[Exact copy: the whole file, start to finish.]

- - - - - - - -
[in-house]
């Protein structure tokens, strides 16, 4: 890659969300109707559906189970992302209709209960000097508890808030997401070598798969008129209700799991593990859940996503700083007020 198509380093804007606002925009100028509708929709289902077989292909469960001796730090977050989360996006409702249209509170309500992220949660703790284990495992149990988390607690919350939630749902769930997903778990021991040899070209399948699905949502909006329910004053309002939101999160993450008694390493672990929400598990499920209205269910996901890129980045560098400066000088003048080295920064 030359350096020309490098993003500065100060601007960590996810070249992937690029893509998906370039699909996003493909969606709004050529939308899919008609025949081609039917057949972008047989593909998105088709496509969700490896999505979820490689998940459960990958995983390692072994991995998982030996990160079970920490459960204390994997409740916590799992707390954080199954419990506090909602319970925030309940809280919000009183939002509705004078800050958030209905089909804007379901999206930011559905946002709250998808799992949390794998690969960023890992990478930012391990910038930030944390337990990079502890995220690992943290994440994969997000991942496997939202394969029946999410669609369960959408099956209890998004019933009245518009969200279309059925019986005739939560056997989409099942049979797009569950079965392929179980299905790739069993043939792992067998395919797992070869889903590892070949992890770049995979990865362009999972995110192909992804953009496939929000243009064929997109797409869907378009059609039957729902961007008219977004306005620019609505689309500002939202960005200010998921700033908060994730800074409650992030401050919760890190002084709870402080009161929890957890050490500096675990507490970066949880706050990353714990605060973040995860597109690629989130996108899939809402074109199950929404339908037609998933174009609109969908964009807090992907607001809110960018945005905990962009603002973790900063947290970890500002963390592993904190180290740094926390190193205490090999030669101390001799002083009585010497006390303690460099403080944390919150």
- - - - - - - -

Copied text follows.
[in-house]
């Protein structure tokens, strides 16, 4: 890659969300109707559906189970992302209709209960000097508890808030997401070598798969008129209700799991593990859940996503700083007020 198509380093804007606002925009100028509708929709289902077989292909469960001796730090977050989360996006409702249209509170309500992220949660703790284990495992149990988390607690919350939630749902769930997903778990021991040899070209399948699905949502909006329910004053309002939101999160993450008694390493672990929400598990499920209205269910996901890129980045560098400066000088003048080295920064 030359350096020309490098993003500065100060601007960590996810070249992937690029893509998906370039699909996003493909969606709004050529939308899919008609025949081609039917057949972008047989593909998105088709496509969700490896999505979820490689998940459960990958995983390692072994991995998982030996990160079970920490459960204390994997409740916590799992707390954080199954419990506090909602319970925030309940809280919000009183939002509705004078800050958030209905089909804007379901999206930011559905946002709250998808799992949390794998690969960023890992990478930012391990910038930030944390337990990079502890995220690992943290994440994969997000991942496997939202394969029946999410669609369960959408099956209890998004019933009245518009969200279309059925019986005739939560056997989409099942049979797009569950079965392929179980299905790739069993043939792992067998395919797992070869889903590892070949992890770049995979990865362009999972995110192909992804953009496939929000243009064929997109797409869907378009059609039957729902961007008219977004306005620019609505689309500002939202960005200010998921700033908060994730800074409650992030401050919760890190002084709870402080009161929890957890050490500096675990507490970066949880706050990353714990605060973040995860597109690629989130996108899939809402074109199950929404339908037609998933174009609109969908964009807090992907607001809110960018945005905990962009603002973790900063947290970890500002963390592993904190180290740094926390190193205490090999030669101390001799002083009585010497006390303690460099403080944390919150």